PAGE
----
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The Runaways: Music, fashion and 'post-feminism'

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This article considers the intersection of biographical myth, music and gender politics through a discussion of the film The Runaways (Floria Sigismondi, 2010). In focusing in particular on themes of gender identity and fashion, it not only aims to uncover the ways in which this film presents the individual biographical stories of lead band members Joan Jett and Cherie Currie, but also to retell these histories through what it will argue is a clear 'post-feminist' lens. In doing so, the film cultivates a number of cultural myths about the participation of women in the music industry. This article is ultimately interested in how music as a particular cultural space has been idealized, romanticized and thus overestimated as a place where such issues could be addressed, and how critical engagement with music fails to fully consider the position of women within the industry. Consequently, popular culture becomes an important reference point for audiences' understanding of women's lives within music, the reality of which can be obscured because of the retrospective stance of biographical film in particular. Importantly, this article is concerned with the consequences of such positions, which locate issues of gender inequality in music in the past rather than the present.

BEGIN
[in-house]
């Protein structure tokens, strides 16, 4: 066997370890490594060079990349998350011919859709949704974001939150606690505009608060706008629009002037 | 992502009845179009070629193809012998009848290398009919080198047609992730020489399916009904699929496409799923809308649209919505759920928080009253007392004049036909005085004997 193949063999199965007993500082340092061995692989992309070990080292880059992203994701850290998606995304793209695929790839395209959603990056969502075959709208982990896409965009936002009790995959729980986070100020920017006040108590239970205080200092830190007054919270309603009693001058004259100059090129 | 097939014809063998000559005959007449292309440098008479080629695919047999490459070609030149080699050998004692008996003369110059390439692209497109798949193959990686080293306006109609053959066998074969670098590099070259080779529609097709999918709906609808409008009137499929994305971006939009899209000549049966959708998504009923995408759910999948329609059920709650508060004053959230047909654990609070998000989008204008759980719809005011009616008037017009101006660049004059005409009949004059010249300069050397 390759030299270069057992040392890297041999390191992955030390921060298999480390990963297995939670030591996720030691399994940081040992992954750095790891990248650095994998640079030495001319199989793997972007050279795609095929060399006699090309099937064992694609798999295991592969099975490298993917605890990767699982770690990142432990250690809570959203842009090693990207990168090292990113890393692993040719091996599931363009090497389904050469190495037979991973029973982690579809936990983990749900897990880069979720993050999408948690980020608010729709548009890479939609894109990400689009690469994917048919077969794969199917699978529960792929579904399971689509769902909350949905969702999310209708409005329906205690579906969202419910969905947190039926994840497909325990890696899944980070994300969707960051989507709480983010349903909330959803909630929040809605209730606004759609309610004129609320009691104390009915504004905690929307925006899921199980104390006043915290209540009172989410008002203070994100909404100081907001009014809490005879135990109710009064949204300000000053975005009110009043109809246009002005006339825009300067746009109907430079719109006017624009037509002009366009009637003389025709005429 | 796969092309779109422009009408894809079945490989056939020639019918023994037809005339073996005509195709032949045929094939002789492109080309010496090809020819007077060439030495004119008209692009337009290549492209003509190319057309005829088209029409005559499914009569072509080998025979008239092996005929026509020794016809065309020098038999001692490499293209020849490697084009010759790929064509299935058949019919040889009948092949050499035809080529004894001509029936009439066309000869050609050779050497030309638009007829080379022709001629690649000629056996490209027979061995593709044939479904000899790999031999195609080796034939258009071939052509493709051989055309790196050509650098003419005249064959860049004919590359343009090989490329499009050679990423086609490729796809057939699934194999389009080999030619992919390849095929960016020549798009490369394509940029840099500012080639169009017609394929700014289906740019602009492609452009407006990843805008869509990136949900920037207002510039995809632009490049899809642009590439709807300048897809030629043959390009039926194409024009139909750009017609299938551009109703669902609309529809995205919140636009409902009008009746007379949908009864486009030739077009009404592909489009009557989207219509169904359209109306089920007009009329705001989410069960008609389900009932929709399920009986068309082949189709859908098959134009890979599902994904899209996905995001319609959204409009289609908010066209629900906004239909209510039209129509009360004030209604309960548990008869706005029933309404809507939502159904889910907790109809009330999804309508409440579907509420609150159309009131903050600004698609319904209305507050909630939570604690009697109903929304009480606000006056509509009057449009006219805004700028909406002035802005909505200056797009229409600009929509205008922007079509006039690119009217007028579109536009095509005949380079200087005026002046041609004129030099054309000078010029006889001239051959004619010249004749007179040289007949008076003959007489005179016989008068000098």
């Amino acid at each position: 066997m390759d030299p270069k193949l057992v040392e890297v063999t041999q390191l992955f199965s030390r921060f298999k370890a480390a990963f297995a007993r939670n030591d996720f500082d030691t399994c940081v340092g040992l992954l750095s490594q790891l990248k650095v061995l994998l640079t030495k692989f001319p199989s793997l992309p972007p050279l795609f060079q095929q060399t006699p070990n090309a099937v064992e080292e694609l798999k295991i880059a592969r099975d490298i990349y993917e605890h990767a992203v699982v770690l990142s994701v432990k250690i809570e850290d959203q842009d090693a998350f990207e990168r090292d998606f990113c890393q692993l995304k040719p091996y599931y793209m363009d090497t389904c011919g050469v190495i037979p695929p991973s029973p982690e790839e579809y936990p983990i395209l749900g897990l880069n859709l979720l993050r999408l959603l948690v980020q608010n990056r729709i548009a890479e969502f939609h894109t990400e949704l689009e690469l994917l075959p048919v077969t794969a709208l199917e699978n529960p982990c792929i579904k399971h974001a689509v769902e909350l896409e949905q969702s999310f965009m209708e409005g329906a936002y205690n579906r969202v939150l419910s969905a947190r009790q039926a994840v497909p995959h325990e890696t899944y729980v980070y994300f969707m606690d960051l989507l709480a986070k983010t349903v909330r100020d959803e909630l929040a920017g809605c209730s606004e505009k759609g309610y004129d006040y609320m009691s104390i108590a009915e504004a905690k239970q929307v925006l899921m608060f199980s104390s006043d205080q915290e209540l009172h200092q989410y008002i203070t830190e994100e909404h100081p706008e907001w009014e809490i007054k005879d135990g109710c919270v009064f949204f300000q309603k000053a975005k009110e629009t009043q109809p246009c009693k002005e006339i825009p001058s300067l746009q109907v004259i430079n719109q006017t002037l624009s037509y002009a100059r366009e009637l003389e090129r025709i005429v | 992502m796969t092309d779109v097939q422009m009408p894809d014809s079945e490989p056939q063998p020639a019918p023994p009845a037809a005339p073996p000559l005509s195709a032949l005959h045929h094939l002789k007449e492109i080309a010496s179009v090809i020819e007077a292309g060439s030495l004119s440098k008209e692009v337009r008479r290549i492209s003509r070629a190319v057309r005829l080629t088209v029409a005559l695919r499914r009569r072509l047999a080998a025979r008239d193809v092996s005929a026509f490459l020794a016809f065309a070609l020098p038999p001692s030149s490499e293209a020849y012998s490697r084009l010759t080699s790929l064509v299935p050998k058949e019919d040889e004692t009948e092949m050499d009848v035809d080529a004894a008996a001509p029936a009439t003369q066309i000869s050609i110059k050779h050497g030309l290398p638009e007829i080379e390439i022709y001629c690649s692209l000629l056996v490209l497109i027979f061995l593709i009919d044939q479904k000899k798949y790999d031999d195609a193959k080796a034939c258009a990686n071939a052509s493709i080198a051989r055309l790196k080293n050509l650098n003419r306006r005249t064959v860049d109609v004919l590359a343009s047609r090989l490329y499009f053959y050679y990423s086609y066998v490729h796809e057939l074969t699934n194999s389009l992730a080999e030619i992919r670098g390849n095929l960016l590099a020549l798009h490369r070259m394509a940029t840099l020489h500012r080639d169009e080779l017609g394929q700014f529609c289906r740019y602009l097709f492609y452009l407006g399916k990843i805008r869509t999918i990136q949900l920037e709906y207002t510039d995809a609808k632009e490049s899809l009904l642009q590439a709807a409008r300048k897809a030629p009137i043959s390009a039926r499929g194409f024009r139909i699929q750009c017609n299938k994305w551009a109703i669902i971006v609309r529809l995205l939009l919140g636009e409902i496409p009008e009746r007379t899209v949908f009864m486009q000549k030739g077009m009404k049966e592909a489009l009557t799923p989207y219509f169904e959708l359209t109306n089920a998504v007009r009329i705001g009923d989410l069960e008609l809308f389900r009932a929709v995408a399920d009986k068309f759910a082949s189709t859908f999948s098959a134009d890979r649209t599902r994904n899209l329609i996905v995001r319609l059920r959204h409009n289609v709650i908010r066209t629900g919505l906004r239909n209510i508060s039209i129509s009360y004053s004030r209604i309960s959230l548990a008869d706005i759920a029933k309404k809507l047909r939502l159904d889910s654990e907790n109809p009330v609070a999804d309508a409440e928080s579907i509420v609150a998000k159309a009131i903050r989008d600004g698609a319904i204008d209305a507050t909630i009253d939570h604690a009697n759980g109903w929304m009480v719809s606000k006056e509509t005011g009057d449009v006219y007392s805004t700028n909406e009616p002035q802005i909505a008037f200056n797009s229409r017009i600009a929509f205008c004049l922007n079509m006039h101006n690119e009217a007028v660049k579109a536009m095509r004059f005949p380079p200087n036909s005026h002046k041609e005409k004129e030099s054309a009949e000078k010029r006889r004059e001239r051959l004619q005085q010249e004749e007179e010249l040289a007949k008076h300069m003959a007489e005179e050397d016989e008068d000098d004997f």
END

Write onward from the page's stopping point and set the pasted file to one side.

Keywords: biographical film; cultural myth; fashion; music; post-feminism

Document Type: Research Article


Affiliations: University of the Arts London

Publication date: February 9, 2012

More about this publication?
  • Film, Fashion & Consumption is a peer-reviewed journal designed to provide an arena for the discussion of research, methods and practice within and between the fields of film, fashion, design, history, art history and heritage. The journal seeks to stimulate ongoing research on these topics and to attract contributions not only from scholars researching in these areas but also from practitioners, who are traditionally excluded from academic debate. The journal thus aims to unite and enlarge a community of researchers and practitioners in film, fashion, consumption and related fields, whilst also introducing a wider audience to new work, particularly to interdisciplinary research which looks at the intersections between film, fashion and consumption.
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